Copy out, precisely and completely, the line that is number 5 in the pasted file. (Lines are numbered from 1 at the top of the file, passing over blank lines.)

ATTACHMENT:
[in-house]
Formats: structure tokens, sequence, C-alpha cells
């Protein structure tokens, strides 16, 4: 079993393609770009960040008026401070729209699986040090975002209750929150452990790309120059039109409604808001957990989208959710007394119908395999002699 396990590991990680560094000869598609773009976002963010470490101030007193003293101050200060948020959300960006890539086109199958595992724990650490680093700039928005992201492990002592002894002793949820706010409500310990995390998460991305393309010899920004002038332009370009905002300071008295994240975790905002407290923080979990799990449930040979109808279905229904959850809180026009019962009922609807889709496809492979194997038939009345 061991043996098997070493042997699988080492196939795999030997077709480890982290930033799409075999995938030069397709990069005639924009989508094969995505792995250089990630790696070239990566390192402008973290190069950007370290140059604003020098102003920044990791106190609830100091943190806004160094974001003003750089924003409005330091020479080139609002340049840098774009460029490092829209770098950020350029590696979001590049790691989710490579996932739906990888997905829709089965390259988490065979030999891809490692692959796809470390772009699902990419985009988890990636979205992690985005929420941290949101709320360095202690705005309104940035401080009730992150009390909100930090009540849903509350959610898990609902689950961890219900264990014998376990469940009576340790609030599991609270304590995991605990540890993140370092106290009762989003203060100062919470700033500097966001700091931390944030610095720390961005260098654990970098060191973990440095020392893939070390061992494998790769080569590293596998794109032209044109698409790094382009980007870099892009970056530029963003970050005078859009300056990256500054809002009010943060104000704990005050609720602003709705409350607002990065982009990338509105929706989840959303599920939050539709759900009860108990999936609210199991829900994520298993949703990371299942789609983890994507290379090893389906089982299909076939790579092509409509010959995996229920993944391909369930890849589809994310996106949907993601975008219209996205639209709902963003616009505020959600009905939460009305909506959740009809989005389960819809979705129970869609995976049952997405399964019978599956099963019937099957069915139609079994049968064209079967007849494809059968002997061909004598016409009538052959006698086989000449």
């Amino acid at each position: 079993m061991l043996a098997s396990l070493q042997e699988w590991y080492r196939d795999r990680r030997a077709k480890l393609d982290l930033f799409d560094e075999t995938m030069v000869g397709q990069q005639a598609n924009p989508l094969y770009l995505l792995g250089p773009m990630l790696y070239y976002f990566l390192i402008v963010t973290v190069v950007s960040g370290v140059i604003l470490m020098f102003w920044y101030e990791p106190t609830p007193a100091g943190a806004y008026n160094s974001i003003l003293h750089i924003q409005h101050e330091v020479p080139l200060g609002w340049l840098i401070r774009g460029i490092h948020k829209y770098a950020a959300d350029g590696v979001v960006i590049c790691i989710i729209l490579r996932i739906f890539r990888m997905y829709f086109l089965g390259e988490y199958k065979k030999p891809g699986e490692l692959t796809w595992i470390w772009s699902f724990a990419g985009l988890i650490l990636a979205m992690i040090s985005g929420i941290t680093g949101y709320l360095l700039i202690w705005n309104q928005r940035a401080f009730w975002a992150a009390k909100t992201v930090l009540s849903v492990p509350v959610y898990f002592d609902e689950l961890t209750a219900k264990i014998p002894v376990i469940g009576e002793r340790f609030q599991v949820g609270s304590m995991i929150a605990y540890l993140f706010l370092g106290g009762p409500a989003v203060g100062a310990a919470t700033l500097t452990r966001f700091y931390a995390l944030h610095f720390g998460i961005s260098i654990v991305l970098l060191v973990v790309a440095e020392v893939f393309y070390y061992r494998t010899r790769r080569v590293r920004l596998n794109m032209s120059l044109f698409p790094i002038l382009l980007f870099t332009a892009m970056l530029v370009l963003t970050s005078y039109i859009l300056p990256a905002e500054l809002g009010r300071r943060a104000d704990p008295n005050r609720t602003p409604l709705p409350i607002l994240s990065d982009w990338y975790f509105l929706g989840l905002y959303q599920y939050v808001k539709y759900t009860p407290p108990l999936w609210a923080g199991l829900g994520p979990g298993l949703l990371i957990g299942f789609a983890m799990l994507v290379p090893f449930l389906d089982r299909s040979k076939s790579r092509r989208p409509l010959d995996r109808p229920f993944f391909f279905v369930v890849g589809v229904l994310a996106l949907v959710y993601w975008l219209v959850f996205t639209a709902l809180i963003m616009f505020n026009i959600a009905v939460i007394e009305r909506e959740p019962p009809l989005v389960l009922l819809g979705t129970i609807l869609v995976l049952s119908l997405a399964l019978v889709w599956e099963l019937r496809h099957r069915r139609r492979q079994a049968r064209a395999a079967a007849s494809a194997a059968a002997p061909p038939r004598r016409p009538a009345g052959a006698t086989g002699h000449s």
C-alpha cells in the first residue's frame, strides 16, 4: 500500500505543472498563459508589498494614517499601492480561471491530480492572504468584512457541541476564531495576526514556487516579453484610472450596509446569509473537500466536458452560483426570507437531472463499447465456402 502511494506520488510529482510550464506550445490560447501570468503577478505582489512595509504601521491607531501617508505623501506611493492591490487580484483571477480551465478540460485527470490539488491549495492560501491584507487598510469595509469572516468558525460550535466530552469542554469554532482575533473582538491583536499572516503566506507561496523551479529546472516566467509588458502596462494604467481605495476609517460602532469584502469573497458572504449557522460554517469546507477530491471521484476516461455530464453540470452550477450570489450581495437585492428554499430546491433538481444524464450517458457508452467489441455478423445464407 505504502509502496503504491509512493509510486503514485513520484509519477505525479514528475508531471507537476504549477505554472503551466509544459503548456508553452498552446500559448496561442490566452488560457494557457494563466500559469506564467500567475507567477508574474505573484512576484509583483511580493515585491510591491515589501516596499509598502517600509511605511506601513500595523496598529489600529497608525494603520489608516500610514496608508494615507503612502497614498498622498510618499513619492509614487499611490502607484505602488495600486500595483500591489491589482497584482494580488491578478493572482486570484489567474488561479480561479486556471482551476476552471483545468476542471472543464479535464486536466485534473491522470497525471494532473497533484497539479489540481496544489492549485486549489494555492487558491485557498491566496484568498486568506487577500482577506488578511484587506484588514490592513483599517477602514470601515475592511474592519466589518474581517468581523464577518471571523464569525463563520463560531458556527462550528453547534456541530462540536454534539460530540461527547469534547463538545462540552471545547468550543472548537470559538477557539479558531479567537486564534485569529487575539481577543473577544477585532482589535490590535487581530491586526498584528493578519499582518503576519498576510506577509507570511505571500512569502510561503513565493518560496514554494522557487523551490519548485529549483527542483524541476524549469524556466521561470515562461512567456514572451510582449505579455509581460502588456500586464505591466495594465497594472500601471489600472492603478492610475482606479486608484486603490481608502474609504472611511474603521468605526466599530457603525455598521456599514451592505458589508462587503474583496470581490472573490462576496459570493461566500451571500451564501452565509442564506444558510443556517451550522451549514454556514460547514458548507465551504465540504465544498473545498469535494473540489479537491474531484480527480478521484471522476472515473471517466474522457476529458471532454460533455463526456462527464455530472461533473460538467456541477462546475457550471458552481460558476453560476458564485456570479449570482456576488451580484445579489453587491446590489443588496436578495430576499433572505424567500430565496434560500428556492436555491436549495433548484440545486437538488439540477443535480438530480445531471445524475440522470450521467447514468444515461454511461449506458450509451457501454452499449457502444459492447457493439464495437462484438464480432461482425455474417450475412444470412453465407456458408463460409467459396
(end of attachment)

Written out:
C-alpha cells in the first residue's frame, strides 16, 4: 500500500505543472498563459508589498494614517499601492480561471491530480492572504468584512457541541476564531495576526514556487516579453484610472450596509446569509473537500466536458452560483426570507437531472463499447465456402 502511494506520488510529482510550464506550445490560447501570468503577478505582489512595509504601521491607531501617508505623501506611493492591490487580484483571477480551465478540460485527470490539488491549495492560501491584507487598510469595509469572516468558525460550535466530552469542554469554532482575533473582538491583536499572516503566506507561496523551479529546472516566467509588458502596462494604467481605495476609517460602532469584502469573497458572504449557522460554517469546507477530491471521484476516461455530464453540470452550477450570489450581495437585492428554499430546491433538481444524464450517458457508452467489441455478423445464407 505504502509502496503504491509512493509510486503514485513520484509519477505525479514528475508531471507537476504549477505554472503551466509544459503548456508553452498552446500559448496561442490566452488560457494557457494563466500559469506564467500567475507567477508574474505573484512576484509583483511580493515585491510591491515589501516596499509598502517600509511605511506601513500595523496598529489600529497608525494603520489608516500610514496608508494615507503612502497614498498622498510618499513619492509614487499611490502607484505602488495600486500595483500591489491589482497584482494580488491578478493572482486570484489567474488561479480561479486556471482551476476552471483545468476542471472543464479535464486536466485534473491522470497525471494532473497533484497539479489540481496544489492549485486549489494555492487558491485557498491566496484568498486568506487577500482577506488578511484587506484588514490592513483599517477602514470601515475592511474592519466589518474581517468581523464577518471571523464569525463563520463560531458556527462550528453547534456541530462540536454534539460530540461527547469534547463538545462540552471545547468550543472548537470559538477557539479558531479567537486564534485569529487575539481577543473577544477585532482589535490590535487581530491586526498584528493578519499582518503576519498576510506577509507570511505571500512569502510561503513565493518560496514554494522557487523551490519548485529549483527542483524541476524549469524556466521561470515562461512567456514572451510582449505579455509581460502588456500586464505591466495594465497594472500601471489600472492603478492610475482606479486608484486603490481608502474609504472611511474603521468605526466599530457603525455598521456599514451592505458589508462587503474583496470581490472573490462576496459570493461566500451571500451564501452565509442564506444558510443556517451550522451549514454556514460547514458548507465551504465540504465544498473545498469535494473540489479537491474531484480527480478521484471522476472515473471517466474522457476529458471532454460533455463526456462527464455530472461533473460538467456541477462546475457550471458552481460558476453560476458564485456570479449570482456576488451580484445579489453587491446590489443588496436578495430576499433572505424567500430565496434560500428556492436555491436549495433548484440545486437538488439540477443535480438530480445531471445524475440522470450521467447514468444515461454511461449506458450509451457501454452499449457502444459492447457493439464495437462484438464480432461482425455474417450475412444470412453465407456458408463460409467459396